In the depths of the crisis in Greece—and of the Syriza government in the wake of the latest capitulation to the creditors—economist Harry Konstantinidis outlines a sorely needed leftist program, including the “productive reconstruction” of the Greek economy along principles of worker self-management and participatory budgeting.

For India, Naidu argues for a new development program prioritizing job creation, living-wage and labor-conditions regulation, and essential public services. Government action against gender discrimination and sexual harassment, too, is necessary for inclusive development.

Finally, Cynthia Kaufman argues that, to help get us out of the “economic dependency trap of capitalism”—reliance on the capitalists who control investment, production, and employment—the solidarity economy cannot remain “utopian islands in a sea of misery.” Rather, it must become part of a broader movement for expanded social safety nets, shortened work hours, and reduced economic inequality.

Leaping into change can be terrifying. But at some point, the status quo becomes intolerable, and the promises of those in power too empty to be believed any longer. There may be but glimmers of a fight-back today, perhaps at first just to stave off further losses, then to win back some of what has been taken away. But those struggles can also be the beginnings of a bigger struggle—to create a new kind of society, founded on liberty, equality, democracy, and solidarity.

It may not be literally true that workers—born free but everywhere in chains—have nothing to lose by taking that leap. But this is true: They have a world to win.

Not a subscriber?  Click here to subscribe today or order this issue.

 

Links: SEC and CEOs, Greece, Mexico, Trump, Salaita

 

(1) Greece: In addition to the great video by Alicé Anil embedded above (well worth watching; includes clips with Krugman, Stiglitz, and Rick Wolff!), whose “Know Bullshit!” project looks great, these items were of interest:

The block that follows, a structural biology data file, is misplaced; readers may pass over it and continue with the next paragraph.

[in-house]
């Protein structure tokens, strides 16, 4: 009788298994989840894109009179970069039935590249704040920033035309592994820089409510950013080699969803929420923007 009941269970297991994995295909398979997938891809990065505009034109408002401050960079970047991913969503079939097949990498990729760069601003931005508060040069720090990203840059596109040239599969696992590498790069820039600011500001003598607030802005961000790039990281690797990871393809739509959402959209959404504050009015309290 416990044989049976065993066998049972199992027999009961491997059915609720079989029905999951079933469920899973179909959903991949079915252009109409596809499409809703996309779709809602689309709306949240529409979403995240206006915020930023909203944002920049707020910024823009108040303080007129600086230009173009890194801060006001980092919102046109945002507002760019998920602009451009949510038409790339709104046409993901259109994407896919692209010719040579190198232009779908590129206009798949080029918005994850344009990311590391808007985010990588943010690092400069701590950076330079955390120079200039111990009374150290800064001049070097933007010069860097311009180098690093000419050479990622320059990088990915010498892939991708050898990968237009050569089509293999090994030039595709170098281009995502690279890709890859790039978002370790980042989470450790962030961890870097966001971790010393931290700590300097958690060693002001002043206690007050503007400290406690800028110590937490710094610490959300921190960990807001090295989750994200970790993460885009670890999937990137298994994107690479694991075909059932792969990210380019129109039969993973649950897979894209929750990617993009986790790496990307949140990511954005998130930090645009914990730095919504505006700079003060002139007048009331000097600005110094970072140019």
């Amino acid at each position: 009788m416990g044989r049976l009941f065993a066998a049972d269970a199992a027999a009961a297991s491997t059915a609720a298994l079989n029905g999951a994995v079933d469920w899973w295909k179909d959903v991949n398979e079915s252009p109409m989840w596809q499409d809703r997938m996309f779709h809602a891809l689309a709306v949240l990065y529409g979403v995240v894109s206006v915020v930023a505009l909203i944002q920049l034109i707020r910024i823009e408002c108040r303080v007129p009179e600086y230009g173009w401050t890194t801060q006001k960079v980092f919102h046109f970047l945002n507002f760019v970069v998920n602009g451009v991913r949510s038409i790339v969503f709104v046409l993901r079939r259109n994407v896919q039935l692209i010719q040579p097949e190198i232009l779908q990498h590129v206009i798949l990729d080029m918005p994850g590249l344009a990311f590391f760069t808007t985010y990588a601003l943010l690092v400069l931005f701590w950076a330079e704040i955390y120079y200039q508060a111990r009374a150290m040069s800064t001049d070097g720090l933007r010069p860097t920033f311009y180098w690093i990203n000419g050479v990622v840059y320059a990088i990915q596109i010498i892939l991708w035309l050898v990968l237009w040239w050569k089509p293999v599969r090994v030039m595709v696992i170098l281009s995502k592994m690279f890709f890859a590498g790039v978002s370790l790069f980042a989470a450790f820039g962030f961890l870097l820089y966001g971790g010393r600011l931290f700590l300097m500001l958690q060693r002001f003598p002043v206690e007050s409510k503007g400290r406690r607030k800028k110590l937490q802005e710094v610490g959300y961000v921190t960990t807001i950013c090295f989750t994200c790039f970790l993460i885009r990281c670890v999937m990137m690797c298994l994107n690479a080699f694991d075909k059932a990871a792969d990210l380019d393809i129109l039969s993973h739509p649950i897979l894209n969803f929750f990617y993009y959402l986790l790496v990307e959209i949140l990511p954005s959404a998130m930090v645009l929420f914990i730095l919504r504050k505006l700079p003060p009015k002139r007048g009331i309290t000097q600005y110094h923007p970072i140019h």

(2) Mexico:  The cover story for our Sept/Oct annual labor issue, which is in layout and will be out soon, is on the crisis of labor in Mexico. It’s by Dan La Botz. The issue will also have a beautiful photo essay by David Bacon on the occupation of a public park in Tijuana. So these items caught my eye:

  • Emilio Godoy, Inter Press Service, Mexico’s Anti-Poverty Programmes Are Losing the Battle. One thing that comes out in Dan La Botz’s article is how much wages have gone down over the years in Mexico, and how that is a deliberate strategy of the oligarchs and their bought-and-sold political class.  So this report from Inter Press Service about the failure of government anti-poverty initiatives is not surprising, since government policies are at odds with each other.
  • Steve Horn, DeSmog Blog, Hillary Clinton State Department Emails, Mexico Energy Reform and the Revolving Door. Hat-tip to TM. This is also very interesting given what La Botz says about how elites in Mexico have been pushing for energy-sector “reform” (including union-busting), apparently with help from the U.S. State Dept. under Clinton.

(3) Trump:  Three post-debate items:

(4) SEC ruling on CEO pay:  Some of the coverage of the SEC finally implementing the Dodd-Frank rule requiring publicly traded companies to disclose the ratio of CEO pay to median worker pay:

(5) U. of Illinois, Phyllis Wise, Steven Salaita:  This sequence of events made me happy:

  1. The Nation, Steven Salaita, Professor Fired for ‘Uncivil’ Tweets, Vindicated in Federal Court
  2. Chicago Tribune, After tumultuous year, U. of I. chancellor abruptly steps down. For a while, I wondered why, and then:
  3. Inside Higher Ed, What Illinois Kept Secret. The day after Phyllis Wise resigned, we found out why: a trove of emails was released, including some showing that Salaita had been considered hired, and apparently also that donor pressure was what led them to fire him.